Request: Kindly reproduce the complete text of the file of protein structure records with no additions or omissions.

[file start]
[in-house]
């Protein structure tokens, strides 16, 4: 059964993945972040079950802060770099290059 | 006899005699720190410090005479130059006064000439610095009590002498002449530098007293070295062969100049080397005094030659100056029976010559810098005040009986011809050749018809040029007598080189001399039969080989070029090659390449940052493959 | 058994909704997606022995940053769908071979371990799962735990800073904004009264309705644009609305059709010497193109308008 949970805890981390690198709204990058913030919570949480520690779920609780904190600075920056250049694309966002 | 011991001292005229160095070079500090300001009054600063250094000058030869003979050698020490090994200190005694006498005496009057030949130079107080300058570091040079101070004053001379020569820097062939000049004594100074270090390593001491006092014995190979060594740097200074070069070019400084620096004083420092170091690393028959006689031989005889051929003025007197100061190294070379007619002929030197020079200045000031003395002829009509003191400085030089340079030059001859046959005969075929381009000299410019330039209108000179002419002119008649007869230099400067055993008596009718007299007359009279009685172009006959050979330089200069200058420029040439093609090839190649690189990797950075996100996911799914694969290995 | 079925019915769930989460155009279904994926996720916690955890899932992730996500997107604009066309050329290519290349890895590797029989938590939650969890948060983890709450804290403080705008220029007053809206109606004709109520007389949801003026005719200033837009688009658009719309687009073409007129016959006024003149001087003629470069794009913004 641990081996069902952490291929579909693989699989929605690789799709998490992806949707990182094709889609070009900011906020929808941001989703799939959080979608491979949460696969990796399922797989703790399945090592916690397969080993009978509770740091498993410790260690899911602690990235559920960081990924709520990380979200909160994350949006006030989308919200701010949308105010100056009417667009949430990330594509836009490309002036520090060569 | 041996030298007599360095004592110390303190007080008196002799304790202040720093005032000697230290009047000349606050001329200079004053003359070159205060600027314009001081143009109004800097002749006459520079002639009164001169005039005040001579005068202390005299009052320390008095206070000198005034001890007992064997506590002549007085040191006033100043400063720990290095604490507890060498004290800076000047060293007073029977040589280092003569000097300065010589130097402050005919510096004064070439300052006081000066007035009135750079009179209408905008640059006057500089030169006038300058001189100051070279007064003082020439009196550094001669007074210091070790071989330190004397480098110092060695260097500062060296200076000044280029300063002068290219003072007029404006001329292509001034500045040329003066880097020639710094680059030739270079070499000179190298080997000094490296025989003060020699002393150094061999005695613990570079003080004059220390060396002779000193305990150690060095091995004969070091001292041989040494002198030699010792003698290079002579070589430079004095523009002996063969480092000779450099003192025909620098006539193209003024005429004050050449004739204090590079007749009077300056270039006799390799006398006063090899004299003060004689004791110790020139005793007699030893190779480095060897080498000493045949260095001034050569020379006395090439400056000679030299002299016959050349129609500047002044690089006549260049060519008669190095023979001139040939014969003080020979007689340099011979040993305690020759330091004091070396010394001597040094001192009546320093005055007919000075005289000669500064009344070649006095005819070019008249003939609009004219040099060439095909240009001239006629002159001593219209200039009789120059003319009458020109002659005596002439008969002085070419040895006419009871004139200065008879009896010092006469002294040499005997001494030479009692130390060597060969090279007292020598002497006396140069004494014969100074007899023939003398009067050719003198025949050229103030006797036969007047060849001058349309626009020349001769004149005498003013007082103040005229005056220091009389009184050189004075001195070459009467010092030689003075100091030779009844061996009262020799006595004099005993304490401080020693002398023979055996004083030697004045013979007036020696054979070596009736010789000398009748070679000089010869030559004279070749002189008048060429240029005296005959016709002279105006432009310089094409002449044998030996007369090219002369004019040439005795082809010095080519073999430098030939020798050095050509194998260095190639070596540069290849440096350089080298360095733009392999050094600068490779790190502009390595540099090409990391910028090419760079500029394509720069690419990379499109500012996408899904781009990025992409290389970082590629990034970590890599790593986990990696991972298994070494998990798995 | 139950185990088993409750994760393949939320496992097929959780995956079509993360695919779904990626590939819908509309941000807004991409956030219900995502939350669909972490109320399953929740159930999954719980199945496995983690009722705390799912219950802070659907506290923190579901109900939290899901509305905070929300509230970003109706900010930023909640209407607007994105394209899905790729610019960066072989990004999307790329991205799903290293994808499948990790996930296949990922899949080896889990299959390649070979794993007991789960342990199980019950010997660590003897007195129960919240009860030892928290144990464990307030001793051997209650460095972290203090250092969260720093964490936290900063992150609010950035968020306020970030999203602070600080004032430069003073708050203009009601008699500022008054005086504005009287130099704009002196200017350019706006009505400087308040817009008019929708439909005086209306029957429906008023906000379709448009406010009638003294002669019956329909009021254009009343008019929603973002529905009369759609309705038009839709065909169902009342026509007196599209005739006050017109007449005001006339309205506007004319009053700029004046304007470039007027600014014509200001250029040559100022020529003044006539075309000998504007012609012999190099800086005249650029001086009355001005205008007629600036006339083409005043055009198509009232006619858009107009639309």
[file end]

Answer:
[in-house]
């Protein structure tokens, strides 16, 4: 059964993945972040079950802060770099290059 | 006899005699720190410090005479130059006064000439610095009590002498002449530098007293070295062969100049080397005094030659100056029976010559810098005040009986011809050749018809040029007598080189001399039969080989070029090659390449940052493959 | 058994909704997606022995940053769908071979371990799962735990800073904004009264309705644009609305059709010497193109308008 949970805890981390690198709204990058913030919570949480520690779920609780904190600075920056250049694309966002 | 011991001292005229160095070079500090300001009054600063250094000058030869003979050698020490090994200190005694006498005496009057030949130079107080300058570091040079101070004053001379020569820097062939000049004594100074270090390593001491006092014995190979060594740097200074070069070019400084620096004083420092170091690393028959006689031989005889051929003025007197100061190294070379007619002929030197020079200045000031003395002829009509003191400085030089340079030059001859046959005969075929381009000299410019330039209108000179002419002119008649007869230099400067055993008596009718007299007359009279009685172009006959050979330089200069200058420029040439093609090839190649690189990797950075996100996911799914694969290995 | 079925019915769930989460155009279904994926996720916690955890899932992730996500997107604009066309050329290519290349890895590797029989938590939650969890948060983890709450804290403080705008220029007053809206109606004709109520007389949801003026005719200033837009688009658009719309687009073409007129016959006024003149001087003629470069794009913004 641990081996069902952490291929579909693989699989929605690789799709998490992806949707990182094709889609070009900011906020929808941001989703799939959080979608491979949460696969990796399922797989703790399945090592916690397969080993009978509770740091498993410790260690899911602690990235559920960081990924709520990380979200909160994350949006006030989308919200701010949308105010100056009417667009949430990330594509836009490309002036520090060569 | 041996030298007599360095004592110390303190007080008196002799304790202040720093005032000697230290009047000349606050001329200079004053003359070159205060600027314009001081143009109004800097002749006459520079002639009164001169005039005040001579005068202390005299009052320390008095206070000198005034001890007992064997506590002549007085040191006033100043400063720990290095604490507890060498004290800076000047060293007073029977040589280092003569000097300065010589130097402050005919510096004064070439300052006081000066007035009135750079009179209408905008640059006057500089030169006038300058001189100051070279007064003082020439009196550094001669007074210091070790071989330190004397480098110092060695260097500062060296200076000044280029300063002068290219003072007029404006001329292509001034500045040329003066880097020639710094680059030739270079070499000179190298080997000094490296025989003060020699002393150094061999005695613990570079003080004059220390060396002779000193305990150690060095091995004969070091001292041989040494002198030699010792003698290079002579070589430079004095523009002996063969480092000779450099003192025909620098006539193209003024005429004050050449004739204090590079007749009077300056270039006799390799006398006063090899004299003060004689004791110790020139005793007699030893190779480095060897080498000493045949260095001034050569020379006395090439400056000679030299002299016959050349129609500047002044690089006549260049060519008669190095023979001139040939014969003080020979007689340099011979040993305690020759330091004091070396010394001597040094001192009546320093005055007919000075005289000669500064009344070649006095005819070019008249003939609009004219040099060439095909240009001239006629002159001593219209200039009789120059003319009458020109002659005596002439008969002085070419040895006419009871004139200065008879009896010092006469002294040499005997001494030479009692130390060597060969090279007292020598002497006396140069004494014969100074007899023939003398009067050719003198025949050229103030006797036969007047060849001058349309626009020349001769004149005498003013007082103040005229005056220091009389009184050189004075001195070459009467010092030689003075100091030779009844061996009262020799006595004099005993304490401080020693002398023979055996004083030697004045013979007036020696054979070596009736010789000398009748070679000089010869030559004279070749002189008048060429240029005296005959016709002279105006432009310089094409002449044998030996007369090219002369004019040439005795082809010095080519073999430098030939020798050095050509194998260095190639070596540069290849440096350089080298360095733009392999050094600068490779790190502009390595540099090409990391910028090419760079500029394509720069690419990379499109500012996408899904781009990025992409290389970082590629990034970590890599790593986990990696991972298994070494998990798995 | 139950185990088993409750994760393949939320496992097929959780995956079509993360695919779904990626590939819908509309941000807004991409956030219900995502939350669909972490109320399953929740159930999954719980199945496995983690009722705390799912219950802070659907506290923190579901109900939290899901509305905070929300509230970003109706900010930023909640209407607007994105394209899905790729610019960066072989990004999307790329991205799903290293994808499948990790996930296949990922899949080896889990299959390649070979794993007991789960342990199980019950010997660590003897007195129960919240009860030892928290144990464990307030001793051997209650460095972290203090250092969260720093964490936290900063992150609010950035968020306020970030999203602070600080004032430069003073708050203009009601008699500022008054005086504005009287130099704009002196200017350019706006009505400087308040817009008019929708439909005086209306029957429906008023906000379709448009406010009638003294002669019956329909009021254009009343008019929603973002529905009369759609309705038009839709065909169902009342026509007196599209005739006050017109007449005001006339309205506007004319009053700029004046304007470039007027600014014509200001250029040559100022020529003044006539075309000998504007012609012999190099800086005249650029001086009355001005205008007629600036006339083409005043055009198509009232006619858009107009639309």